Creating healthier communities
Not so strange bedfellows
Public health and real estate development are not endeavors that typically hold hands and gaze longingly into each other's eyes. But they're starting to get better acquainted, as awareness grows that a community's "built environment" — how it constructs streets, houses, buildings and parks — can have a big effect on its residents' health.
The links between health and real estate may not be clear at first blush. But if a community doesn't encourage its residents to walk or bike, for example, they're more likely to remain sedentary. The built environment of most Florida cities — newer, more car-centered and less dense than many other cities — has something to do with health stats showing more than 26% of Floridians are obese, up from 20% in 2004. One index lists Jacksonville, Orlando, Tampa and Miami among the 15 least healthy cities in the U.S.
The good news is that more in the public and private sectors in Florida are moving to better integrate health and community design.
Polk County, where more than 33% of residents are obese, overlaid its comprehensive plan in 2010 with a "Healthy Community Initiative" that introduced public health considerations into the county's development review process and set "specific and measurable" targets for improving residents' health.
Lakeland followed in 2013 with policies that promote bicycling, walking, community gardens and aging-in-place. The policies require "collaboration with the health department and other agencies" as the city makes land-use decisions. The city also set up procedures and standards for produce stands and farmers markets that will make more fresh, healthy food available in neighborhoods without grocery stores — so-called "food deserts."
In the private sector, Lake Nona in Orlando has made health a cornerstone of its development strategy, in terms of branding the development and establishing an economic base. The community — evolving around the "Medical City" cluster of hospitals and biomedical research facilities — combines physical infrastructure like bike and walking trails, sidewalks and community gardens with a host of programs and partnerships to make health the defining element of the community's culture.
Through collaborations with companies like Cisco and GE, Lake Nona residents will have access to cutting-edge health technologies and opportunities to take part in research projects and wellness programs to promote healthy lifestyles.
Lake Nona's developer, Tavistock Group, founded a non-profit adjunct called the Lake Nona Institute that has set out specific goals for the community, including reducing rates of chronic disease. A Johnson & Johnson subsidiary will design a research project to chart the community's health metrics.
Meanwhile, in Jacksonville, developer Peter Rummell, one of the state's few real estate visionaries, is developing a healththemed residential and commercial project downtown on the St. Johns riverbank.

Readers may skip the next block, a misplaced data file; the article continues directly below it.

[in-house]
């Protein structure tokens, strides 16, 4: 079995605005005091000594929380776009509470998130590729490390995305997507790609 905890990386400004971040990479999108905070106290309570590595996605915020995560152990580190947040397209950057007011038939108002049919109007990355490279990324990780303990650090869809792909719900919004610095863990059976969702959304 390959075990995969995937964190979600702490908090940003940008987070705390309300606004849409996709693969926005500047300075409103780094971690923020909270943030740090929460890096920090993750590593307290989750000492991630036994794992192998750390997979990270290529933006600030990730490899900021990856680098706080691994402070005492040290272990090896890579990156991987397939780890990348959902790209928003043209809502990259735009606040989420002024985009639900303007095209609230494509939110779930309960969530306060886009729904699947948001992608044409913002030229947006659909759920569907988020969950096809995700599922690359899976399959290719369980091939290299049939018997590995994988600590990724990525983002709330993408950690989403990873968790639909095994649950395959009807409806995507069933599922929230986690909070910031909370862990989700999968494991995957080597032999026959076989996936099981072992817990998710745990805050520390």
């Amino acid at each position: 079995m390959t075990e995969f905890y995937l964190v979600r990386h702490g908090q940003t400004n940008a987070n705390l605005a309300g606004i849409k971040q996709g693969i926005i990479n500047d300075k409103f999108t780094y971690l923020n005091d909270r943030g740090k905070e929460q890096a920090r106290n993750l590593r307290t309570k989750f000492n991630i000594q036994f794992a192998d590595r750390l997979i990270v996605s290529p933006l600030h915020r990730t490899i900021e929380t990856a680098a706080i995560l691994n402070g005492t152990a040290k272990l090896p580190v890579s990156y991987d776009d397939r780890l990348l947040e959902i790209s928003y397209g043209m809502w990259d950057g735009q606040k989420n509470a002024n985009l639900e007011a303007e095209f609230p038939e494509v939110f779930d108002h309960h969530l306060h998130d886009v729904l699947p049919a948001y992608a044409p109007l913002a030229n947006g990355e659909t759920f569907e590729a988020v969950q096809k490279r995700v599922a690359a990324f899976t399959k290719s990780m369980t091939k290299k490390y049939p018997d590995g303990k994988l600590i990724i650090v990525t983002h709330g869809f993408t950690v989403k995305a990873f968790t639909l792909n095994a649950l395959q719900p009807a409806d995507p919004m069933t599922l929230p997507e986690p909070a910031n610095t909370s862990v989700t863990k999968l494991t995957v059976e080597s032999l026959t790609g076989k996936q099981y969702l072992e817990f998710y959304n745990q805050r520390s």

Rummell, who originated the idea for the town of Celebration while head of Walt Disney's real estate subsidiary, served for the past several years as chairman of the Urban Land Institute, a highly regarded non-profit research and education organization for the real estate industry. The concept of building "healthy places," he says, kept surfacing in his discussions with developers everywhere. "People around the world are working on this idea. Singapore is trying to figure it out. Berlin is trying to figure it out," he says.
Rummell's project, not formally named but dubbed "Healthy Town" in the interim, calls for about 1,000 rental and condo units, all multifamily, across a range of prices, along with retail and commercial space, restaurants and bars. It's important, he says, to end up with families with a range of ages and incomes and not just a cluster of affluent, "active seniors."
The easy part of incorporating the health theme, Rummell says, is building bike paths, sidewalks, pools and gyms. More challenging is the "software" — services to link families with activities and programs that serve their notions of healthy living, whether that means participating in a community garden, finding a specific kind of place to worship or finding services for a child with special needs. "The trick is to create an attitude that is mindful of health but not overpowering," he says.
Rummell is convinced that health, broadly defined, is emerging as this era's defining amenity for residential real estate in the same way that golf courses did 50 years ago. "Health awareness is absolutely here and cuts across all ages," he says.
Success by Rummell could nudge Jacksonville's laggard downtown out of the minor leagues. And that's the lesson that he, Lake Nona and Lakeland have for politicians, planners and government officials elsewhere in Florida — there are economic competitiveness issues at play along with the social value of making people healthier. Some other states understand that: In a report suggesting ways to build health considerations into comprehensive plans, the North Carolina Division of Public Health frames its recommendations as part of an overall effort to remain globally competitive by creating "healthy, thriving communities" where people want to live, work and do business.
The efforts in Lakeland, Orlando and Jacksonville are important to Florida's future. At their core is the notion that our built environment — our homes, our work places, our means of getting around — are intimately connected to our physical health, and ultimately to a feeling of engagement with the places we live.